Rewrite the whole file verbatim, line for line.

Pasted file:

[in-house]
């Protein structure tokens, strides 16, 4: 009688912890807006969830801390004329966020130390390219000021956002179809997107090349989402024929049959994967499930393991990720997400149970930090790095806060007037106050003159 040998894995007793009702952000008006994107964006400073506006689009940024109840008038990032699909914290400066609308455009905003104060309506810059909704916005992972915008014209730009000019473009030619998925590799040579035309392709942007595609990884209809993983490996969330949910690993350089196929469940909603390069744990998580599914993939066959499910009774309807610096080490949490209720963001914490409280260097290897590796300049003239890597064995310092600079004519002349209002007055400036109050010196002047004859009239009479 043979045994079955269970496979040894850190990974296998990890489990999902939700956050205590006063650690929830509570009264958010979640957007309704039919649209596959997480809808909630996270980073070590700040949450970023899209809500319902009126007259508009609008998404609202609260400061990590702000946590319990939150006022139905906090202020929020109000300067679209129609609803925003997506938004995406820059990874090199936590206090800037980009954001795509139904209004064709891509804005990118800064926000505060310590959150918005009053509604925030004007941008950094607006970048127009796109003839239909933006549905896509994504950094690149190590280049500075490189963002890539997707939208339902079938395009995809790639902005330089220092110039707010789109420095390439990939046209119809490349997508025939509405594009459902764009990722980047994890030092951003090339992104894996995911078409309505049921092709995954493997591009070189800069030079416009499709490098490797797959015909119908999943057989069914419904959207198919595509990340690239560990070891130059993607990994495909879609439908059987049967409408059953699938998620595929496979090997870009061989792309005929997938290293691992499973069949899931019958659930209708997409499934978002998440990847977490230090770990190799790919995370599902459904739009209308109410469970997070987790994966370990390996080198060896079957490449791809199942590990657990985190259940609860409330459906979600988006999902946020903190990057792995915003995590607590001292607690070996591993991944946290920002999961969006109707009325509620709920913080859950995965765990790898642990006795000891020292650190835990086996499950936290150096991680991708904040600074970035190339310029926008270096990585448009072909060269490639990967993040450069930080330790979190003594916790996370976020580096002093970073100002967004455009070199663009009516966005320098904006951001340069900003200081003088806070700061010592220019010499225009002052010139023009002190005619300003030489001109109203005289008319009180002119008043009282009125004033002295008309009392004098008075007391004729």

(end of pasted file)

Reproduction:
[in-house]
């Protein structure tokens, strides 16, 4: 009688912890807006969830801390004329966020130390390219000021956002179809997107090349989402024929049959994967499930393991990720997400149970930090790095806060007037106050003159 040998894995007793009702952000008006994107964006400073506006689009940024109840008038990032699909914290400066609308455009905003104060309506810059909704916005992972915008014209730009000019473009030619998925590799040579035309392709942007595609990884209809993983490996969330949910690993350089196929469940909603390069744990998580599914993939066959499910009774309807610096080490949490209720963001914490409280260097290897590796300049003239890597064995310092600079004519002349209002007055400036109050010196002047004859009239009479 043979045994079955269970496979040894850190990974296998990890489990999902939700956050205590006063650690929830509570009264958010979640957007309704039919649209596959997480809808909630996270980073070590700040949450970023899209809500319902009126007259508009609008998404609202609260400061990590702000946590319990939150006022139905906090202020929020109000300067679209129609609803925003997506938004995406820059990874090199936590206090800037980009954001795509139904209004064709891509804005990118800064926000505060310590959150918005009053509604925030004007941008950094607006970048127009796109003839239909933006549905896509994504950094690149190590280049500075490189963002890539997707939208339902079938395009995809790639902005330089220092110039707010789109420095390439990939046209119809490349997508025939509405594009459902764009990722980047994890030092951003090339992104894996995911078409309505049921092709995954493997591009070189800069030079416009499709490098490797797959015909119908999943057989069914419904959207198919595509990340690239560990070891130059993607990994495909879609439908059987049967409408059953699938998620595929496979090997870009061989792309005929997938290293691992499973069949899931019958659930209708997409499934978002998440990847977490230090770990190799790919995370599902459904739009209308109410469970997070987790994966370990390996080198060896079957490449791809199942590990657990985190259940609860409330459906979600988006999902946020903190990057792995915003995590607590001292607690070996591993991944946290920002999961969006109707009325509620709920913080859950995965765990790898642990006795000891020292650190835990086996499950936290150096991680991708904040600074970035190339310029926008270096990585448009072909060269490639990967993040450069930080330790979190003594916790996370976020580096002093970073100002967004455009070199663009009516966005320098904006951001340069900003200081003088806070700061010592220019010499225009002052010139023009002190005619300003030489001109109203005289008319009180002119008043009282009125004033002295008309009392004098008075007391004729």